An Analysis of the DHEat DoS Against SSH in Cloud Environments

The DHEat denial-of-service vulnerability involves sending a large number of Diffie-Hellman (DH) public keys to a peer, causing it to perform many unnecessary modular exponentiations and wasting CPU resources (in fact, the attacker can simply send random numbers instead of real DH keys to avoid incurring the computational penalty themselves). Because the DH handshake occurs before authentication in many network protocols (such as SSH), the attack can be conducted anonymously. And interestingly, as the size of the DH modulus increases, the brute-force security of the key exchange also increases, but so does the susceptibility to the DHEat attack since larger (and more expensive) modular exponentiation is required.

This attack seems to have first been discussed in a 2002 paper by Raymond and Stiglic [1], but gained renewed attention nearly two decades later in 2021 when Szilárd Pfeiffer released a proof-of-concept tool to attack SSH and HTTPS services [2][3]. This issue was assigned CVE-2002-20001 (note that, despite the name, this CVE was created in 2021).

In this article, I analyze the impact of the DHEat attack against SSH services in cloud environments. Using a custom implementation of the attack (available in ssh-audit v3.2.0), I will show that it can easily consume all CPU resources in Amazon Web Services (AWS) virtual machines running the Amazon Linux 2023 image with default settings when low-latency links exist between a source and target. In fact, only 11 KB/s of bandwidth is needed to exhaust the t3.micro instance, and just 15 KB/s overwhelms the m7i.large instance!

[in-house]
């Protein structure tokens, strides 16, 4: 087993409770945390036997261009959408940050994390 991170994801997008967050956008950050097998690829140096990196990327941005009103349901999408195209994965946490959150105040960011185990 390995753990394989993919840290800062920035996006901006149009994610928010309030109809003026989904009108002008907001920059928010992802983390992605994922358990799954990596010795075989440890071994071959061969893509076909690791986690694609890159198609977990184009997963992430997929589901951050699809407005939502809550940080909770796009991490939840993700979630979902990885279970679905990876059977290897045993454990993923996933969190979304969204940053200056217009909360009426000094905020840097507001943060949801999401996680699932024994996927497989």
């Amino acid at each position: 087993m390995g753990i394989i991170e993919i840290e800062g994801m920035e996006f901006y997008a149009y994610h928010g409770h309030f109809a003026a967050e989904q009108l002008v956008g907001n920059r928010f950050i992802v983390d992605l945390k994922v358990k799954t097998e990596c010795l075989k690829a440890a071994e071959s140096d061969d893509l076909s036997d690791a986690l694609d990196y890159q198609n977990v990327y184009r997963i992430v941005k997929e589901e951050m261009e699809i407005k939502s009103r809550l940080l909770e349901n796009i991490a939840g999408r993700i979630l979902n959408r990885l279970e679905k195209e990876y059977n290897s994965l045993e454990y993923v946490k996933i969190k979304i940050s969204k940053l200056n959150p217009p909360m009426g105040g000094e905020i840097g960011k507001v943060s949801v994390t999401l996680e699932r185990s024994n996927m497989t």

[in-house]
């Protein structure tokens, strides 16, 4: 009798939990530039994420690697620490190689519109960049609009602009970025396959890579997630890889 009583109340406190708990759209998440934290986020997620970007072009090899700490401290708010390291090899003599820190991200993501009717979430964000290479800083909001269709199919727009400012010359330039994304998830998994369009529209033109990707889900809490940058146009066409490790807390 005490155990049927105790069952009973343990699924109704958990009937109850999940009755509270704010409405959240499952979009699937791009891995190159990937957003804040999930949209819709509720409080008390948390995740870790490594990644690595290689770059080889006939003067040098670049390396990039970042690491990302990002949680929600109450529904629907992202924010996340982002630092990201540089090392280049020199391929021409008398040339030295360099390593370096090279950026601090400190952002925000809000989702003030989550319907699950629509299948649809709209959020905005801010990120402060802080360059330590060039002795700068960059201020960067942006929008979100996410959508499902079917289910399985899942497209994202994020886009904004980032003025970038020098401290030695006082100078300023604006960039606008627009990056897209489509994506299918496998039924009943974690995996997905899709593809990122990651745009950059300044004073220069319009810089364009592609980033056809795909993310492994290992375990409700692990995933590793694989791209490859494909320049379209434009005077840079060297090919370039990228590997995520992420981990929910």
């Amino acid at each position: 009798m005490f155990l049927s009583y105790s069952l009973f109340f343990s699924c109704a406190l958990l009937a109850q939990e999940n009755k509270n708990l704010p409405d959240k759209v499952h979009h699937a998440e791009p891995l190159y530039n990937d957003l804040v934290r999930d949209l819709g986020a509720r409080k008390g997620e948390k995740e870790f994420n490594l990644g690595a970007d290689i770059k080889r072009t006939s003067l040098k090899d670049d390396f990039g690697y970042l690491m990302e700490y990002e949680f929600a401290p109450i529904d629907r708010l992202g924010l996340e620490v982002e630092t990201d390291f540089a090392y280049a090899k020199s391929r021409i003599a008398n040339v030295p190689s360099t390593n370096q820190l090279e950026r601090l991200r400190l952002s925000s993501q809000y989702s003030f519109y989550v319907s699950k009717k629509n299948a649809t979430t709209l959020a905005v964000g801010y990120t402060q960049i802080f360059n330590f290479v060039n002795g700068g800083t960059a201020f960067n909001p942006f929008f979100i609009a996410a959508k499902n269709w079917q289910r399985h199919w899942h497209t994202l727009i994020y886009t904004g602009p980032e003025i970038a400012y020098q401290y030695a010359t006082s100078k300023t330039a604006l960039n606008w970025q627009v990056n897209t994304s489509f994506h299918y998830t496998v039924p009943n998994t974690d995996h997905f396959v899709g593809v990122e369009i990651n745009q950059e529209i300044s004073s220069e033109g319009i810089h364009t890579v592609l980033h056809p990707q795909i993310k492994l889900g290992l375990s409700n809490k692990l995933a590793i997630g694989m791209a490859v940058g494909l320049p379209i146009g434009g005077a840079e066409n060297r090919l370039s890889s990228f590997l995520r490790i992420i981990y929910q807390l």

Default OpenSSH Countermeasures

Before getting into the attack results, it is worth explaining the default countermeasures that the OpenSSH implementation includes: the MaxStartups directive. This directive limits the number of pre-authentication connections that OpenSSH will allow before invoking a throttling mechanism. The default value of this directive is “10:30:100”, which means that 10 pre-authentication connections are always allowed. Upon the 11th connection, there is a 30% chance it will be refused. The probability of refusal increases linearly to 100% once 100 connections are reached.